If there’s been one theme that has dominated this year’s Grammy week in L.A. it is inclusion. After the controversial comments surrounding last year’s show from the academy about the lack of female representation a task force was established to help the Grammys step up their game when it came to diversity including women.
Whether this was a direct result of that or not, the symbolism of honoring Dolly Parton, who goes beyond being a country icon to just being a national treasure, at this past Friday’s MusiCares in L.A. wasn’t lost on anyone on the carpet at the event.
Both Lizzy Hale, from hard-rocking Grammy nominees Halestorm, and Best New Artist nominee Margo Price pointed out Parton’s classic crossover hit “9 To 5” was a feminist anthem when it was released in 1980.
“I think it is pertinent to these times and as important as when it was written. And it’s a good theme song this year. We’ve gotta work twice as hard to get the recognition as men,” Price told me.
Parton told me she didn’t see herself as a feminist role model, but she is happy to take on that role for so many women in music.
“I’ve been around a long time and I was one of the old pioneers in the business. And being a woman coming up as a young girl in a male-dominated business I did very well with that,” she says. “But I never even thought about being male or female and now when I have all these women say that I’ve inspired them it makes me feel proud that I’ve done something right. And I’m really for all for the women and I love working with Linda [Perry]on Dumplin’, working with Jennifer Aniston, all those wonderful women on the show and on the music.”
Perry has made a significant impact around this year’s Grammys as the first woman to be nominated for Producer Of The Year in more than a decade and by leading several panels around L.A. this past week.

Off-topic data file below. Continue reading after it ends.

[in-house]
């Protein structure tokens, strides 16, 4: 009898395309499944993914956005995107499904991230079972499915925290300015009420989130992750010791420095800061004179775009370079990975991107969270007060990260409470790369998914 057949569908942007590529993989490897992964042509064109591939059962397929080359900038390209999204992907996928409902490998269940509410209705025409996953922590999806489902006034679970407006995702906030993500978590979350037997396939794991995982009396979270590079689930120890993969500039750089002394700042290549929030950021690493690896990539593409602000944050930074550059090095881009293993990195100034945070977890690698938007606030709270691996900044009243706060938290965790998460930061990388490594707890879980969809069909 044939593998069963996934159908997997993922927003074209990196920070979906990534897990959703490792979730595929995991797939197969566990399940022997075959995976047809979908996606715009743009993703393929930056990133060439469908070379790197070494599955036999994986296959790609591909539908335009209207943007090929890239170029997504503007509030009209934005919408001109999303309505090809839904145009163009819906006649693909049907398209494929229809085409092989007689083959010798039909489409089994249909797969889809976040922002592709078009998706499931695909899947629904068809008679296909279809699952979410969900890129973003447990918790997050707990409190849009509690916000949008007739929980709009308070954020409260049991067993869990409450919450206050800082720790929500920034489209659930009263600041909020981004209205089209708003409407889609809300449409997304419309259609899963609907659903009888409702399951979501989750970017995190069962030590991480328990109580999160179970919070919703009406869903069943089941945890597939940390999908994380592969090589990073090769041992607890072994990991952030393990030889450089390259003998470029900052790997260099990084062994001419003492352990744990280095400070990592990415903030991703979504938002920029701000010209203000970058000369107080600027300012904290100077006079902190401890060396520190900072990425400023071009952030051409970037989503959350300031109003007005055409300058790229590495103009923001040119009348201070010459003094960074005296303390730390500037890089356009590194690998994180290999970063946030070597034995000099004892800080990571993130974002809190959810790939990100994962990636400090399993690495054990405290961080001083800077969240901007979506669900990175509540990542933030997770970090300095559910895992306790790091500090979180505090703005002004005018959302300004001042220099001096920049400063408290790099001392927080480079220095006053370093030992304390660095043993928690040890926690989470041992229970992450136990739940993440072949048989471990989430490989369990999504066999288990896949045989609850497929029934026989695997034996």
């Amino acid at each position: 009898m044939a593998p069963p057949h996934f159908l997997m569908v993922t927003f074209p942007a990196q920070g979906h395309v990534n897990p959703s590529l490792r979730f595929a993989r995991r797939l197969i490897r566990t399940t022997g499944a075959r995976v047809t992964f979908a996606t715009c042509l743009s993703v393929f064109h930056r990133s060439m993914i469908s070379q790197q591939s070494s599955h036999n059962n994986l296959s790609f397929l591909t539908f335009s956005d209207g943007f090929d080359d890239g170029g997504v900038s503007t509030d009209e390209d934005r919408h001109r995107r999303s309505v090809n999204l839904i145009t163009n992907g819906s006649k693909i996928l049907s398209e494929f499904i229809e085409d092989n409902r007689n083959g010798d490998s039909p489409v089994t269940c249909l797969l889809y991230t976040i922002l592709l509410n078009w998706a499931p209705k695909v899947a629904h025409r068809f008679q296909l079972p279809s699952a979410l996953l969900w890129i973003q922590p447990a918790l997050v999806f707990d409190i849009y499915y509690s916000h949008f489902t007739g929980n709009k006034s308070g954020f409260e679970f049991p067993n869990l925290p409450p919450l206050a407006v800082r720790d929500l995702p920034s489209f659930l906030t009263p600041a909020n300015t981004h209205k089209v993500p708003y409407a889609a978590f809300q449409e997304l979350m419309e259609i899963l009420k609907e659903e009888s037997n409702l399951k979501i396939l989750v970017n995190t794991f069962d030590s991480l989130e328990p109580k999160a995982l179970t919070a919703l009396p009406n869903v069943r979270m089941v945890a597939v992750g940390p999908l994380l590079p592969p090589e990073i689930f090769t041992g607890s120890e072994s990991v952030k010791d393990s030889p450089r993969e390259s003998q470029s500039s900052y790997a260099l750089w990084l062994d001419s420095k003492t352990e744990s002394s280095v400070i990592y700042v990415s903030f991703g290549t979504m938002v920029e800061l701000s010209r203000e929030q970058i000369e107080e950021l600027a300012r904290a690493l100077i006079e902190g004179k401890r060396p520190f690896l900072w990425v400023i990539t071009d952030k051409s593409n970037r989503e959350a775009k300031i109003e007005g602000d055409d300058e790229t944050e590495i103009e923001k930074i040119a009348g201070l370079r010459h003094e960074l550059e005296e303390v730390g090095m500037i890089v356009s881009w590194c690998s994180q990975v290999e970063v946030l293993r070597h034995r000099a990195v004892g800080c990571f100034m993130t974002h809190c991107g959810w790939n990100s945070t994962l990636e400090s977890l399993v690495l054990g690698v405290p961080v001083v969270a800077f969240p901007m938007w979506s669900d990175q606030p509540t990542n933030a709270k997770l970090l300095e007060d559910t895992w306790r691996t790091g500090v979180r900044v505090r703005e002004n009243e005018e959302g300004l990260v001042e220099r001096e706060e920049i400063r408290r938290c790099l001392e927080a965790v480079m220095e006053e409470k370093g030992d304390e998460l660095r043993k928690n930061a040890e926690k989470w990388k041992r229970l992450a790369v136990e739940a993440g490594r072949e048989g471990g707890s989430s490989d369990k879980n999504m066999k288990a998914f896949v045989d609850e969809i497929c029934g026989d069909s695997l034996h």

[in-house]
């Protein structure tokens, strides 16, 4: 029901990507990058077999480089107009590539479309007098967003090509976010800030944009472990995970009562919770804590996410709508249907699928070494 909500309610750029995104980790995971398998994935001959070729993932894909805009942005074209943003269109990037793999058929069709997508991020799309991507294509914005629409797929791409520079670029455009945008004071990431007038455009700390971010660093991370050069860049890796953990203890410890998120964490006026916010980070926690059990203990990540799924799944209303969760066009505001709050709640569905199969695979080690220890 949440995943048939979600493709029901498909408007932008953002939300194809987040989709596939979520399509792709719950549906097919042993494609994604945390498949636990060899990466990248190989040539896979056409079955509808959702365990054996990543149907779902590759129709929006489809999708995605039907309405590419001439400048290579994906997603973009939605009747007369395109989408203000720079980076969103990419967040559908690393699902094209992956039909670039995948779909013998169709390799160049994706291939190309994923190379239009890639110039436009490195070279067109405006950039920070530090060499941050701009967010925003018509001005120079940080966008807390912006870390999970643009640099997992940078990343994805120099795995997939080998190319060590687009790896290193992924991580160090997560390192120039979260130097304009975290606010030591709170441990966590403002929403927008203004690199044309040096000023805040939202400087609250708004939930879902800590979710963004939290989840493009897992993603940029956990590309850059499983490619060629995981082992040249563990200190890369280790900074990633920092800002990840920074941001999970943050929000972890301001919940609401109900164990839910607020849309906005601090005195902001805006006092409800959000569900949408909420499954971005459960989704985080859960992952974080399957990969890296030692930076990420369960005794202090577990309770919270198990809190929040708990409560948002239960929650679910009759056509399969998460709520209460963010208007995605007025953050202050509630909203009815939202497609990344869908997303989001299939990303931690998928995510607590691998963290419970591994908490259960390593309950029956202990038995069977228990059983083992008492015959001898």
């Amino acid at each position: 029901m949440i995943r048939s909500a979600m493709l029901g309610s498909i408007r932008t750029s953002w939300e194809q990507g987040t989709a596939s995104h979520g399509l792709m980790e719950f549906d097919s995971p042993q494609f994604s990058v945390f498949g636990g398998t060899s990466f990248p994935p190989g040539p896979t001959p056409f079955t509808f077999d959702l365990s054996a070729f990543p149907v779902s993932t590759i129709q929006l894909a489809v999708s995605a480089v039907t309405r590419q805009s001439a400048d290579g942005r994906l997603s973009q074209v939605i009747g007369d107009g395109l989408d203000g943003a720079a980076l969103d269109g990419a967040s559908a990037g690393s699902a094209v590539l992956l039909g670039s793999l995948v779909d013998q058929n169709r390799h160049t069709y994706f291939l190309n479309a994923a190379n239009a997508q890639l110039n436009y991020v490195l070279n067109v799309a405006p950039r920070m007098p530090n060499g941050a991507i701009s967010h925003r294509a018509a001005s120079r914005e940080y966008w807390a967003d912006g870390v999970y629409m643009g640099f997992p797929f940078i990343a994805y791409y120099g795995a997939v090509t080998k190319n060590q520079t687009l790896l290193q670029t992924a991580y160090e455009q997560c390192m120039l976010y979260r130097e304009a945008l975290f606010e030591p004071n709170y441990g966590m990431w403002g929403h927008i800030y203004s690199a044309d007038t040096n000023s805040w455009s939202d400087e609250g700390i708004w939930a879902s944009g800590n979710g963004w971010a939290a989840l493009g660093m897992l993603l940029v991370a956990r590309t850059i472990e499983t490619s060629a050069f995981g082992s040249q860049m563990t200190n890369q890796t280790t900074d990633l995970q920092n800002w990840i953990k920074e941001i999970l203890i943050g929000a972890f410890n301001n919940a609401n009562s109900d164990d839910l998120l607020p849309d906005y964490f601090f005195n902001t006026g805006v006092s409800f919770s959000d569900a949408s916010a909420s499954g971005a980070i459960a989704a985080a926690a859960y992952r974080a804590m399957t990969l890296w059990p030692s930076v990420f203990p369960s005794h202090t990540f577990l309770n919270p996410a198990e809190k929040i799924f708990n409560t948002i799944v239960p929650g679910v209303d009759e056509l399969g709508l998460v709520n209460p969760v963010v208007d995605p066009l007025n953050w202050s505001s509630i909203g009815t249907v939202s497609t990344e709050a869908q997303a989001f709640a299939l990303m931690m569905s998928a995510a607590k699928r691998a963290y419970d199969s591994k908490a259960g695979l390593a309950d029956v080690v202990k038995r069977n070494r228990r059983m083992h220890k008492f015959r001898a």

She feels optimistic about how this year’s Grammys reflect a turning point for women being appreciated in music and in society in general.
“I feel like right now everything’s getting a little bit better, even though we got thrown into this terrible situation with this person that’s running our country. Because of it I feel like something happened. The carpet got lifted and we see all the evil, all the bad and everybody is being called out right now. So therefore you have to call out all the guys that have been doing stuff, and the women step in,” she says. “But we’ve had this story before in the ’90s when Lilith Fair was going on and women empowered the Grammys and the whole music business back then. That’s why that tour was one of the most successful ones. So we go in spurts. I feel it is being more consistent and I feel there are a lot of great artists right now in general. The majority of them are women and it is our time right now for the spotlight, then boy bands will come in and music goes to s**t again and it’ll rise up and get big. I think we just go in circles and cycles. But right now it’s a great time.”
Brandi Carlile, who has become the face of this year’s Grammys, deservedly gracing the covers of both Billboard and Variety, agrees with Perry it has been cyclical in the past.
“I feel like the trajectory of women has been an ebb and flow in the history of music and it’s time for that to stop. It needs to not ebb again. To see it go from where it was during the ’90s during the Lilith Fair movement, over the 20 years, the backslide we had,” she says. “But this year is heartening. This is an exciting time. I feel that and I feel I get to be a part of it.”
Perry wants Carlile and everybody to know the ebb and flow is over. “I’ll tell you this. It’s not ever gonna go backward from here. We’re only moving forward now,” Perry says confidently. “That’s what I’m saying. Everything used to be under the carpet so you could make it disappear again. But now it’s all out in the open. Nothing’s going away again.”
Of course, for Price, there is one great stride that needs to be made. “I would love to not have to be classified as a woman in music cause they don’t do that for men,” she says. “I have to be classified as a woman in music or chicks with picks, whatever, I don’t like it.”